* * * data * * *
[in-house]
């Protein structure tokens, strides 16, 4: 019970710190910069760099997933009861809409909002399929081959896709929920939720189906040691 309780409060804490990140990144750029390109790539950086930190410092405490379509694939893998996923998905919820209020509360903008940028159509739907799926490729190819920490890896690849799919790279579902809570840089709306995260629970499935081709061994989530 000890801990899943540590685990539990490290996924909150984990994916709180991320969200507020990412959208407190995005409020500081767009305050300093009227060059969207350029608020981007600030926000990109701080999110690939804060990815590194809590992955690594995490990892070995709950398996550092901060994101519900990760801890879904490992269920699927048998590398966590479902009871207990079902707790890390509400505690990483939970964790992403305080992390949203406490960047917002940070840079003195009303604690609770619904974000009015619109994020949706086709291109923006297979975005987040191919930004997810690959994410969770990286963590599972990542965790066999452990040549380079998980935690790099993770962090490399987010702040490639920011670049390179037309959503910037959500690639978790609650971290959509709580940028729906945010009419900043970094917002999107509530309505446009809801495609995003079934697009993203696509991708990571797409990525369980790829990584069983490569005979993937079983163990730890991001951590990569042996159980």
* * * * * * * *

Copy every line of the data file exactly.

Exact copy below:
[in-house]
């Protein structure tokens, strides 16, 4: 019970710190910069760099997933009861809409909002399929081959896709929920939720189906040691 309780409060804490990140990144750029390109790539950086930190410092405490379509694939893998996923998905919820209020509360903008940028159509739907799926490729190819920490890896690849799919790279579902809570840089709306995260629970499935081709061994989530 000890801990899943540590685990539990490290996924909150984990994916709180991320969200507020990412959208407190995005409020500081767009305050300093009227060059969207350029608020981007600030926000990109701080999110690939804060990815590194809590992955690594995490990892070995709950398996550092901060994101519900990760801890879904490992269920699927048998590398966590479902009871207990079902707790890390509400505690990483939970964790992403305080992390949203406490960047917002940070840079003195009303604690609770619904974000009015619109994020949706086709291109923006297979975005987040191919930004997810690959994410969770990286963590599972990542965790066999452990040549380079998980935690790099993770962090490399987010702040490639920011670049390179037309959503910037959500690639978790609650971290959509709580940028729906945010009419900043970094917002999107509530309505446009809801495609995003079934697009993203696509991708990571797409990525369980790829990584069983490569005979993937079983163990730890991001951590990569042996159980």